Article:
Tags: Trump Administration | MidPoint | Bobby Jindal | America Next

Bobby Jindal to Newsmax: Americans Ready for Outsider to Make 'Big Changes'

By    |   Thursday, 26 February 2015 01:13 PM

Louisiana Gov. Bobby Jindal says he's still a few months away from an announcement about his potential 2016 presidential campaign, but the Republican state leader told Newsmax TV Thursday that he's convinced Americans want an outsider to come in and "make big changes, not incremental changes."

"We need a president who wants to do something, not be somebody," said Jindal, in an interview with "MidPoint" host Ed Berliner before his slated appearance later in the day at the Conservative Political Action Conference.

Jindal said he has spent the past year with a group, America Next, to discuss policy on healthcare, education, energy and more, and admits he's biased toward a governor becoming the next president.

"They've run things before, they want somebody who's bold enough to tell the truth even if you get criticized by the left and the media who will stick to their guns, stick to their conservative principles," said Jindal, pointing out that he's reduced the size of government in his home state and led to budget cuts of 26 percent that resulted in "30,000 fewer state government employees than the day I took office."

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Washington needs such fiscal leadership to restore the American Dream, noting that his parents came from India in search of it.

"This president wants to redefine the American Dream to be all about redistribution and government growth and government spending," he told Berliner. "That's not the American Dream. The American Dream is the circumstances of your birth don't determine your outcomes as an adult. The American Dream is that we promise equality of opportunity. If you're willing to work hard, if you want to get a great education, there's no limit to what you can do in this great country."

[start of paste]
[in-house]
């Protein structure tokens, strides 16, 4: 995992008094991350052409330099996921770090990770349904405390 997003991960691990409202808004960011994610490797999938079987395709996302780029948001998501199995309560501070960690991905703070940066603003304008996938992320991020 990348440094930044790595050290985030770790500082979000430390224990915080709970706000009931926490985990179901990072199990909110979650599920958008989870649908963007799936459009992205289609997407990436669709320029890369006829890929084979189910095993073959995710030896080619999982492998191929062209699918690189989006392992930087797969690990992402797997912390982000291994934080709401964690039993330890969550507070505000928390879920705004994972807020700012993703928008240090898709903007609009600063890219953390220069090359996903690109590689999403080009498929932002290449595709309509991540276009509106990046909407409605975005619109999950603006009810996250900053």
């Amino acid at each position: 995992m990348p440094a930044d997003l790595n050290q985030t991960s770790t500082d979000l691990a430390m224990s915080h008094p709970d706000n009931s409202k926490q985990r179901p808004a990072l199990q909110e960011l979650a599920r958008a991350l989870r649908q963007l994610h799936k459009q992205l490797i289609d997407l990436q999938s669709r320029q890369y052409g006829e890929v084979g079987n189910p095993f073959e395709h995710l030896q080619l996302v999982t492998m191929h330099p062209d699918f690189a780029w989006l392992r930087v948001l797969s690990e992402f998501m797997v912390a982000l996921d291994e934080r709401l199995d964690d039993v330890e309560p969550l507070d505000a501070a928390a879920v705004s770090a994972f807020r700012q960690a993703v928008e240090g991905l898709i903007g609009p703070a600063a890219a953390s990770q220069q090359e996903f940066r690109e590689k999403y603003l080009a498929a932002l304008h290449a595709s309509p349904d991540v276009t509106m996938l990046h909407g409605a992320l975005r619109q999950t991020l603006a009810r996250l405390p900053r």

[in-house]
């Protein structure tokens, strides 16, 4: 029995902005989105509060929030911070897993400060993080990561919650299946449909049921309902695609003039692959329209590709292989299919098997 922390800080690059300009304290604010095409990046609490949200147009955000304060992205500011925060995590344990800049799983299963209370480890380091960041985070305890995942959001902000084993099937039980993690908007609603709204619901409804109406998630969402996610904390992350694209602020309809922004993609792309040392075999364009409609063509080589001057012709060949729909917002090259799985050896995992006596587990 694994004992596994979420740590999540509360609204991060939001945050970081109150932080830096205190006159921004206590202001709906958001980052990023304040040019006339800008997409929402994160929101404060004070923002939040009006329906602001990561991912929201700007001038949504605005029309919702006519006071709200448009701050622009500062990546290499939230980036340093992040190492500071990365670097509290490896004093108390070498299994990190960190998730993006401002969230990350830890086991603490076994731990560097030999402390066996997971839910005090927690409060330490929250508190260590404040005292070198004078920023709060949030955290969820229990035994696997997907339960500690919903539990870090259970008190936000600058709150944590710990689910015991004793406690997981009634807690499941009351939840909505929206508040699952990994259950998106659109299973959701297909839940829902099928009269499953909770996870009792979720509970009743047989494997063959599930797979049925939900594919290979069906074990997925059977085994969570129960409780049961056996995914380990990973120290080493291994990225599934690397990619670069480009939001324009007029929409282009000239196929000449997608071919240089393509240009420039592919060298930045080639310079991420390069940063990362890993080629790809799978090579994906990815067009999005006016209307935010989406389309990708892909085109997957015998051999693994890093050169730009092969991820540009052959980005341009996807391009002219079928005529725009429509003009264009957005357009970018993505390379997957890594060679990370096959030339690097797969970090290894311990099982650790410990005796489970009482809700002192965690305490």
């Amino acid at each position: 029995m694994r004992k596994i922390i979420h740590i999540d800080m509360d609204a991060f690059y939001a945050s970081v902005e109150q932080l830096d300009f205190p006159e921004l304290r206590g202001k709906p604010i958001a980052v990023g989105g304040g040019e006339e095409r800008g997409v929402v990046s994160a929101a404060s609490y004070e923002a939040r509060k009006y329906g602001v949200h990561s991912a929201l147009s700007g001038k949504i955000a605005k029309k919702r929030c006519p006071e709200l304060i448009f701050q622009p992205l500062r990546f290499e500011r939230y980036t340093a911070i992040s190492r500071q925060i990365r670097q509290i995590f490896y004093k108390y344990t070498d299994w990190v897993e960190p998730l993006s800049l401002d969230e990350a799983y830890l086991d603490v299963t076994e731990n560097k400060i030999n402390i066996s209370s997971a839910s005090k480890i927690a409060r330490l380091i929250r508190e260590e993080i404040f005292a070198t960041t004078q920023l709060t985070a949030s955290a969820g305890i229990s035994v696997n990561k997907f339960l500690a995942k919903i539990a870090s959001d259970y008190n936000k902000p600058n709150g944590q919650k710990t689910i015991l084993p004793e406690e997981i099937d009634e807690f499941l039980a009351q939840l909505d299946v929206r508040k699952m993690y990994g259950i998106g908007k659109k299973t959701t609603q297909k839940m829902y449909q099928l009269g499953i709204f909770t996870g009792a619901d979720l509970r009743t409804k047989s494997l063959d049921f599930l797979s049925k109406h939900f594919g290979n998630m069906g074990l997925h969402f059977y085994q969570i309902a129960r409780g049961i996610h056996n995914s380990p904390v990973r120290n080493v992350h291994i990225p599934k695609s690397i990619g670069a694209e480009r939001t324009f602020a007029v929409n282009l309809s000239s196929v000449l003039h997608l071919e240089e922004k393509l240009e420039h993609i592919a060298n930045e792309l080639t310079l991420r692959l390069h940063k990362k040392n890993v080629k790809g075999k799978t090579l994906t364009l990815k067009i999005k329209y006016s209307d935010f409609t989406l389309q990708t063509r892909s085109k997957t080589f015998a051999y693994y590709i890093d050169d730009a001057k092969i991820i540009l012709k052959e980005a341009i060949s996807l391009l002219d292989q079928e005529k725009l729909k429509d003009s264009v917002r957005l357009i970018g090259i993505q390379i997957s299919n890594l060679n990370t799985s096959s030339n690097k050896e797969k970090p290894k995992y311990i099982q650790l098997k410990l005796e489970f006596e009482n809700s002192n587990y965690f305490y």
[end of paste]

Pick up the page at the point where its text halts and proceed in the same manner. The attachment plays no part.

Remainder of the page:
And as such, it's important for Republicans to win the election in 2016, he said, and he is glad the GOP has "a deep bench" as he hopes "voters can vote for somebody, not against somebody."

Meanwhile, Jindal said he expects the Supreme Court to rule "the correct way" and against Obamacare federal subsidies.

"That means that the individual mandate for the most part's gone, the employer mandate is done in those states, and that's a huge victory and a huge opportunity to get rid of this awful law," said Jindal.

But he's worried that there are Republicans in Washington who say Obamacare can't be repealed, and "they're already wanting to give up before the fight starts."

"We don't need a cheaper Democratic Party, we don't need two liberal parties," said Jindal. "This election, this last year, wasn't about getting better office space for Speaker [John] Boehner and Sen. [Mitch] McConnell, it was really about standing up for conservative principles...We don't need Obamacare lite, we don't need a cheaper version of that program."